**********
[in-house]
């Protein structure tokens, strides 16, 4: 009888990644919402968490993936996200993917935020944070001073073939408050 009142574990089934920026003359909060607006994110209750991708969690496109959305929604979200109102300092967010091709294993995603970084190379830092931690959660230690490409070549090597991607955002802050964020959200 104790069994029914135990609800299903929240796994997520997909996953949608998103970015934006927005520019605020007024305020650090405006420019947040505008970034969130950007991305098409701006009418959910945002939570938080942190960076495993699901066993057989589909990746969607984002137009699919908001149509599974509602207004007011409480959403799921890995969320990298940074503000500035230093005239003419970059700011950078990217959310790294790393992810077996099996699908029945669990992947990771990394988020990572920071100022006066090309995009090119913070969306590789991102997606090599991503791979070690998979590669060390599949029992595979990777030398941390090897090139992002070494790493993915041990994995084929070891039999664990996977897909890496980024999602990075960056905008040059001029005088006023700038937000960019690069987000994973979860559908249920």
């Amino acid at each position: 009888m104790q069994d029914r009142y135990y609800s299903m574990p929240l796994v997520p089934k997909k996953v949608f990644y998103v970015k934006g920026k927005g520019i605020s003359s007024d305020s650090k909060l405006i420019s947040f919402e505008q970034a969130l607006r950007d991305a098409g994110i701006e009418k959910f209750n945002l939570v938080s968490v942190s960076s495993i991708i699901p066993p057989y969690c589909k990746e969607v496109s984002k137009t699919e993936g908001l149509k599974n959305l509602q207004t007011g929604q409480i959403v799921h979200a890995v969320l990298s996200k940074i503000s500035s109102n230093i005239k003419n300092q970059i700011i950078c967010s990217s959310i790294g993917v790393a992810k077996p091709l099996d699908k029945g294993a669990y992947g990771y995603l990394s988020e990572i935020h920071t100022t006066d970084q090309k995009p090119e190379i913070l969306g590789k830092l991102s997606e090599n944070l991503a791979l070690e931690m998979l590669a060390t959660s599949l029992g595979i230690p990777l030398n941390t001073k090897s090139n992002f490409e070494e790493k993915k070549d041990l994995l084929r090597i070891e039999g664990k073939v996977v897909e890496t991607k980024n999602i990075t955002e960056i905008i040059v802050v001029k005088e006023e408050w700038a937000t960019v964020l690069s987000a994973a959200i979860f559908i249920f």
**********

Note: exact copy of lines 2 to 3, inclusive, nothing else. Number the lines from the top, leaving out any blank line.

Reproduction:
């Protein structure tokens, strides 16, 4: 009888990644919402968490993936996200993917935020944070001073073939408050 009142574990089934920026003359909060607006994110209750991708969690496109959305929604979200109102300092967010091709294993995603970084190379830092931690959660230690490409070549090597991607955002802050964020959200 104790069994029914135990609800299903929240796994997520997909996953949608998103970015934006927005520019605020007024305020650090405006420019947040505008970034969130950007991305098409701006009418959910945002939570938080942190960076495993699901066993057989589909990746969607984002137009699919908001149509599974509602207004007011409480959403799921890995969320990298940074503000500035230093005239003419970059700011950078990217959310790294790393992810077996099996699908029945669990992947990771990394988020990572920071100022006066090309995009090119913070969306590789991102997606090599991503791979070690998979590669060390599949029992595979990777030398941390090897090139992002070494790493993915041990994995084929070891039999664990996977897909890496980024999602990075960056905008040059001029005088006023700038937000960019690069987000994973979860559908249920």
């Amino acid at each position: 009888m104790q069994d029914r009142y135990y609800s299903m574990p929240l796994v997520p089934k997909k996953v949608f990644y998103v970015k934006g920026k927005g520019i605020s003359s007024d305020s650090k909060l405006i420019s947040f919402e505008q970034a969130l607006r950007d991305a098409g994110i701006e009418k959910f209750n945002l939570v938080s968490v942190s960076s495993i991708i699901p066993p057989y969690c589909k990746e969607v496109s984002k137009t699919e993936g908001l149509k599974n959305l509602q207004t007011g929604q409480i959403v799921h979200a890995v969320l990298s996200k940074i503000s500035s109102n230093i005239k003419n300092q970059i700011i950078c967010s990217s959310i790294g993917v790393a992810k077996p091709l099996d699908k029945g294993a669990y992947g990771y995603l990394s988020e990572i935020h920071t100022t006066d970084q090309k995009p090119e190379i913070l969306g590789k830092l991102s997606e090599n944070l991503a791979l070690e931690m998979l590669a060390t959660s599949l029992g595979i230690p990777l030398n941390t001073k090897s090139n992002f490409e070494e790493k993915k070549d041990l994995l084929r090597i070891e039999g664990k073939v996977v897909e890496t991607k980024n999602i990075t955002e960056i905008i040059v802050v001029k005088e006023e408050w700038a937000t960019v964020l690069s987000a994973a959200i979860f559908i249920f």